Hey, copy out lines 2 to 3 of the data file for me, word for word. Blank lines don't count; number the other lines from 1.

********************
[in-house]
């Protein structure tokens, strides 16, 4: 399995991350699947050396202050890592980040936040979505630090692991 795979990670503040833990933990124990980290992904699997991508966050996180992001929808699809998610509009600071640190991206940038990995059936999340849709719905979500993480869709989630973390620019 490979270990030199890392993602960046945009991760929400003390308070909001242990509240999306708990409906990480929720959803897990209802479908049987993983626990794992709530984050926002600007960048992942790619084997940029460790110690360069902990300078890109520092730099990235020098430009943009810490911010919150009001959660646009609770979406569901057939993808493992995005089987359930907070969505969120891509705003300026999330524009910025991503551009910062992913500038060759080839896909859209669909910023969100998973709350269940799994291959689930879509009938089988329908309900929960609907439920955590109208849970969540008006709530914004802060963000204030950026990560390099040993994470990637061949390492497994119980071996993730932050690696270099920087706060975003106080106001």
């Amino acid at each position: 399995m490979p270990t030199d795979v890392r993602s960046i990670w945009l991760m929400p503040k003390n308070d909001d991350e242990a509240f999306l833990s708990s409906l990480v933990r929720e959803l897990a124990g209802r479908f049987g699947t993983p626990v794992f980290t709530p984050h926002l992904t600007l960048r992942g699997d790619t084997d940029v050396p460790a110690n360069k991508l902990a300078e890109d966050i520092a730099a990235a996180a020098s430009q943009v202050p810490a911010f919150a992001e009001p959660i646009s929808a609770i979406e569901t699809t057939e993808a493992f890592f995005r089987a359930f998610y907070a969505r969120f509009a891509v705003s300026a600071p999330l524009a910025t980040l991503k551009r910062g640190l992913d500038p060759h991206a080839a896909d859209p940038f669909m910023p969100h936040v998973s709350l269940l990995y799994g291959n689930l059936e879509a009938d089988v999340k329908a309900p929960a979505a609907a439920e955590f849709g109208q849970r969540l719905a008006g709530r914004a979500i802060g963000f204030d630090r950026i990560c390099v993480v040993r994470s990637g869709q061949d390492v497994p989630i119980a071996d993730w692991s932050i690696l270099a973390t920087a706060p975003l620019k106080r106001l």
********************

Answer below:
């Protein structure tokens, strides 16, 4: 399995991350699947050396202050890592980040936040979505630090692991 795979990670503040833990933990124990980290992904699997991508966050996180992001929808699809998610509009600071640190991206940038990995059936999340849709719905979500993480869709989630973390620019 490979270990030199890392993602960046945009991760929400003390308070909001242990509240999306708990409906990480929720959803897990209802479908049987993983626990794992709530984050926002600007960048992942790619084997940029460790110690360069902990300078890109520092730099990235020098430009943009810490911010919150009001959660646009609770979406569901057939993808493992995005089987359930907070969505969120891509705003300026999330524009910025991503551009910062992913500038060759080839896909859209669909910023969100998973709350269940799994291959689930879509009938089988329908309900929960609907439920955590109208849970969540008006709530914004802060963000204030950026990560390099040993994470990637061949390492497994119980071996993730932050690696270099920087706060975003106080106001």
């Amino acid at each position: 399995m490979p270990t030199d795979v890392r993602s960046i990670w945009l991760m929400p503040k003390n308070d909001d991350e242990a509240f999306l833990s708990s409906l990480v933990r929720e959803l897990a124990g209802r479908f049987g699947t993983p626990v794992f980290t709530p984050h926002l992904t600007l960048r992942g699997d790619t084997d940029v050396p460790a110690n360069k991508l902990a300078e890109d966050i520092a730099a990235a996180a020098s430009q943009v202050p810490a911010f919150a992001e009001p959660i646009s929808a609770i979406e569901t699809t057939e993808a493992f890592f995005r089987a359930f998610y907070a969505r969120f509009a891509v705003s300026a600071p999330l524009a910025t980040l991503k551009r910062g640190l992913d500038p060759h991206a080839a896909d859209p940038f669909m910023p969100h936040v998973s709350l269940l990995y799994g291959n689930l059936e879509a009938d089988v999340k329908a309900p929960a979505a609907a439920e955590f849709g109208q849970r969540l719905a008006g709530r914004a979500i802060g963000f204030d630090r950026i990560c390099v993480v040993r994470s990637g869709q061949d390492v497994p989630i119980a071996d993730w692991s932050i690696l270099a973390t920087a706060p975003l620019k106080r106001l």